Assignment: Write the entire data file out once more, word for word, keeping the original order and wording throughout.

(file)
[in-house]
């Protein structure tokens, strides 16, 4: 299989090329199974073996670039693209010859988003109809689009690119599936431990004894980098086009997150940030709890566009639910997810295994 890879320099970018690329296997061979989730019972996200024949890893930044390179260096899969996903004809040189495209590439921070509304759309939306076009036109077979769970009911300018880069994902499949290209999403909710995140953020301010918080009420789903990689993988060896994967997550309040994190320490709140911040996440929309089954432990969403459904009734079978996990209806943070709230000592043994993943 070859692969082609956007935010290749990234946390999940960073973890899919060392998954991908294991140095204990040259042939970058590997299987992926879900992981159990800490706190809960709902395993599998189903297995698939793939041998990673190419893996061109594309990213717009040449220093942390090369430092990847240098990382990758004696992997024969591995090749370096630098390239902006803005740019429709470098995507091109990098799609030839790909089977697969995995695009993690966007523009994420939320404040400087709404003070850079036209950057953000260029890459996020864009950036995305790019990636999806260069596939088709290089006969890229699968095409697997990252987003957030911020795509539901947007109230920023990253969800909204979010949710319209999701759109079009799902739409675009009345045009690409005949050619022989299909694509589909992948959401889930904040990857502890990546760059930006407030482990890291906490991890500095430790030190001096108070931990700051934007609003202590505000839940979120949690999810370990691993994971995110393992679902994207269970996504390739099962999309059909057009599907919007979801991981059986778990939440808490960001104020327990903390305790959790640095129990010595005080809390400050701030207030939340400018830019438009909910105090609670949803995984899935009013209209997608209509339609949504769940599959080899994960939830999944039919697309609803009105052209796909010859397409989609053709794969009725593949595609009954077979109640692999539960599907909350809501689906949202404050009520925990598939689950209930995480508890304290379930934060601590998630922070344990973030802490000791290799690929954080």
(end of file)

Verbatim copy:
[in-house]
């Protein structure tokens, strides 16, 4: 299989090329199974073996670039693209010859988003109809689009690119599936431990004894980098086009997150940030709890566009639910997810295994 890879320099970018690329296997061979989730019972996200024949890893930044390179260096899969996903004809040189495209590439921070509304759309939306076009036109077979769970009911300018880069994902499949290209999403909710995140953020301010918080009420789903990689993988060896994967997550309040994190320490709140911040996440929309089954432990969403459904009734079978996990209806943070709230000592043994993943 070859692969082609956007935010290749990234946390999940960073973890899919060392998954991908294991140095204990040259042939970058590997299987992926879900992981159990800490706190809960709902395993599998189903297995698939793939041998990673190419893996061109594309990213717009040449220093942390090369430092990847240098990382990758004696992997024969591995090749370096630098390239902006803005740019429709470098995507091109990098799609030839790909089977697969995995695009993690966007523009994420939320404040400087709404003070850079036209950057953000260029890459996020864009950036995305790019990636999806260069596939088709290089006969890229699968095409697997990252987003957030911020795509539901947007109230920023990253969800909204979010949710319209999701759109079009799902739409675009009345045009690409005949050619022989299909694509589909992948959401889930904040990857502890990546760059930006407030482990890291906490991890500095430790030190001096108070931990700051934007609003202590505000839940979120949690999810370990691993994971995110393992679902994207269970996504390739099962999309059909057009599907919007979801991981059986778990939440808490960001104020327990903390305790959790640095129990010595005080809390400050701030207030939340400018830019438009909910105090609670949803995984899935009013209209997608209509339609949504769940599959080899994960939830999944039919697309609803009105052209796909010859397409989609053709794969009725593949595609009954077979109640692999539960599907909350809501689906949202404050009520925990598939689950209930995480508890304290379930934060601590998630922070344990973030802490000791290799690929954080």